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Panel: Tax likely contributed to continued decline

Published on NewsOK Modified: February 7, 2013 at 8:24 pm •  Published: February 7, 2013

"Although SB21 is an adequate platform from which a respectful dialogue can begin, in the current form the bill may not adequately provide production credit incentives and opportunities; a level revenue proportion for Alaskans; and protections for Alaska hire and re-investment," the letter states.

Issues raised by Gardner were included in the letter, and she thanked co-chair Peter Micciche for his efforts to be fair and inclusive. She voted against the letter because she said she hadn't had time to study it.

She said later that she doesn't believe the bill will affect the level of throughput in the trans-Alaska pipeline.

The committee's leaders have said they plan to continue looking at other issues that might be affecting oil production.

All sides share the goal of getting more oil into the pipeline. The disagreement lies in how best to do that.

Minority Democrats in both the House and Senate plan to introduce bills aimed at new production. Democratic leaders argue the current system is working, benefiting both the state and companies, but said they are open to tweaks to improve it.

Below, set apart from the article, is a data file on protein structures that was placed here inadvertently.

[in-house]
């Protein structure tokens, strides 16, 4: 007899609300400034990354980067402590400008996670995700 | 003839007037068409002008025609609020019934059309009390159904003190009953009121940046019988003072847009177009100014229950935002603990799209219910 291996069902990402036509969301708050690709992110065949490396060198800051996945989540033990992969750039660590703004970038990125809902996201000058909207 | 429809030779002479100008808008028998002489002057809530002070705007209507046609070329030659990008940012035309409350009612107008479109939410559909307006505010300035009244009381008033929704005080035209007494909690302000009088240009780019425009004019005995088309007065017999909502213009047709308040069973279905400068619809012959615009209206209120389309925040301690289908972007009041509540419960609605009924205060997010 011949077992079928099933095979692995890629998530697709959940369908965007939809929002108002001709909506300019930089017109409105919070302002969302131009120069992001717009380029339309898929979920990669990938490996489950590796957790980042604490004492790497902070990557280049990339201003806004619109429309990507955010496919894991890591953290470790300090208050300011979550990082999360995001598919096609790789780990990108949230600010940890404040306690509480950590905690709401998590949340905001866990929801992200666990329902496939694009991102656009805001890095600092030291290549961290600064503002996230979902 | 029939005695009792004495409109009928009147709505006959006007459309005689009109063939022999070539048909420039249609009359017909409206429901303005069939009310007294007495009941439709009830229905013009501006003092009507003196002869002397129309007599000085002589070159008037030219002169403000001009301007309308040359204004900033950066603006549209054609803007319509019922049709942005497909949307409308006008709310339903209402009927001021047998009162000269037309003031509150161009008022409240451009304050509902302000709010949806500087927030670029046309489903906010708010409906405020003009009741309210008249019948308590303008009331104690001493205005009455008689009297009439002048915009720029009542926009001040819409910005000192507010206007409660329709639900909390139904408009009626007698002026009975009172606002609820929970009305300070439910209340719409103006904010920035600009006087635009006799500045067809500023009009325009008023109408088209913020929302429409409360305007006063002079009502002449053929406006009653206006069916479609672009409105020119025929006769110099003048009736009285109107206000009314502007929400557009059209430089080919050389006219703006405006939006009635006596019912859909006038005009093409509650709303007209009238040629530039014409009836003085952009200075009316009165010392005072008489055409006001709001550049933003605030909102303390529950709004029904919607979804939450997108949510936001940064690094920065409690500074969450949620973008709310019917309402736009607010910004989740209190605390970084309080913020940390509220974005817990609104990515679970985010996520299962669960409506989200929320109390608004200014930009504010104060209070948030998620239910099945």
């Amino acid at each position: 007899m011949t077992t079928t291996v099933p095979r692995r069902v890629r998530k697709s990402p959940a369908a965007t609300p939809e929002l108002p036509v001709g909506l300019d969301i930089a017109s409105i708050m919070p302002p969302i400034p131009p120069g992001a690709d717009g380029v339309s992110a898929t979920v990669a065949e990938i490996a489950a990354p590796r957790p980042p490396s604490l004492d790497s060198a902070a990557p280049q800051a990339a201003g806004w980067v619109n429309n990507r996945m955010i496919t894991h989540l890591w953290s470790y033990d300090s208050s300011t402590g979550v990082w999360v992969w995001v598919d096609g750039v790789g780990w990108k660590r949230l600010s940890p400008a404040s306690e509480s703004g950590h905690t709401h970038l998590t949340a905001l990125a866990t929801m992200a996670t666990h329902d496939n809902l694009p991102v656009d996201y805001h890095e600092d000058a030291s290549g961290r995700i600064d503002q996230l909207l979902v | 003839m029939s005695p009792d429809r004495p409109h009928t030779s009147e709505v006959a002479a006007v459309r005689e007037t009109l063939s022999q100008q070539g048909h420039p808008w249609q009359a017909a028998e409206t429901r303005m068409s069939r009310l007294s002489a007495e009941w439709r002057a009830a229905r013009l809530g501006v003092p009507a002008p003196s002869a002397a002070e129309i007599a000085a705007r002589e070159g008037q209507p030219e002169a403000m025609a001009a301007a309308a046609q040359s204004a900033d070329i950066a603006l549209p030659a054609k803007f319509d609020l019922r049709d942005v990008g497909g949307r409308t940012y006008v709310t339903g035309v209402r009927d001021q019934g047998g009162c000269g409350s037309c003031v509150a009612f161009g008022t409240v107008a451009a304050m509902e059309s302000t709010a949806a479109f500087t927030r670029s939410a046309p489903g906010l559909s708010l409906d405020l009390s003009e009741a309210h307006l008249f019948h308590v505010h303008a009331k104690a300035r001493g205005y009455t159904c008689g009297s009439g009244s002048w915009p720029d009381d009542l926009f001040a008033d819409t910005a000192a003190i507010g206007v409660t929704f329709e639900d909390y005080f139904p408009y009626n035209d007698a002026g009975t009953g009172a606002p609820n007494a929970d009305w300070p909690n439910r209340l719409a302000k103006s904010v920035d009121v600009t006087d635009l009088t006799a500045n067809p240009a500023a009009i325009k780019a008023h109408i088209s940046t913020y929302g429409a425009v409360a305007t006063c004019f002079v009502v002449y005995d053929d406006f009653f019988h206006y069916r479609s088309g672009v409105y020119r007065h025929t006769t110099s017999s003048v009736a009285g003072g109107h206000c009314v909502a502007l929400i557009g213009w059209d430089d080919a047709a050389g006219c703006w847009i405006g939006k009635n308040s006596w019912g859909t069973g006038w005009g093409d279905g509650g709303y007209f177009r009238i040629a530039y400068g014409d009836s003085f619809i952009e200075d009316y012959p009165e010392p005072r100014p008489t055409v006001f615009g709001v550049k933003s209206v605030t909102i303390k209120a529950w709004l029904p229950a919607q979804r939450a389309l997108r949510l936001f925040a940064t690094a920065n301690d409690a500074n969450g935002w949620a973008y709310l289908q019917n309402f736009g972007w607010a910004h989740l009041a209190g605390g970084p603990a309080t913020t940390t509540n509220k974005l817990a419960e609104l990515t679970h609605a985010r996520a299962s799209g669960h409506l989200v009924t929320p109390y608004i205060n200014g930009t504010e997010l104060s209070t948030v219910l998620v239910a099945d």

Senate Democrats said Wednesday that they were encouraged by some of the skepticism and questions being asked by Republicans.

When Republicans took control of the Senate following last year's elections, there were concerns, notably from Democrats, that there would be a rubber-stamping of any oil tax plan put forth by Parnell. The Senate's bipartisan ruling coalition in 2011 effectively killed Parnell's first attempt at cutting taxes. A plan he proposed during last year's special session was criticized by members in both parties and chambers before being pulled.

"It will be very, very interesting to watch, if people put party first, the oil industry first, their caucus first or if they put their conscience and the future fiscal and economic wellbeing of the state of Alaska first," Senate Minority Leader Johnny Ellis, D-Anchorage, told reporters Wednesday.

Industry representatives this week told the special committee the governor's bill is a good start. But concerns were raised with how the measure deals with tax credits and incentives for legacy fields, and the bill was seen as a tax increase at lower oil prices.

Parnell said Wednesday that he understands oil companies "want it all. And they can't have it all, you know? That's Alaskans' oil. And, so I am better protecting Alaskans at lower oil prices with this proposal, and I think that's something we need to do."


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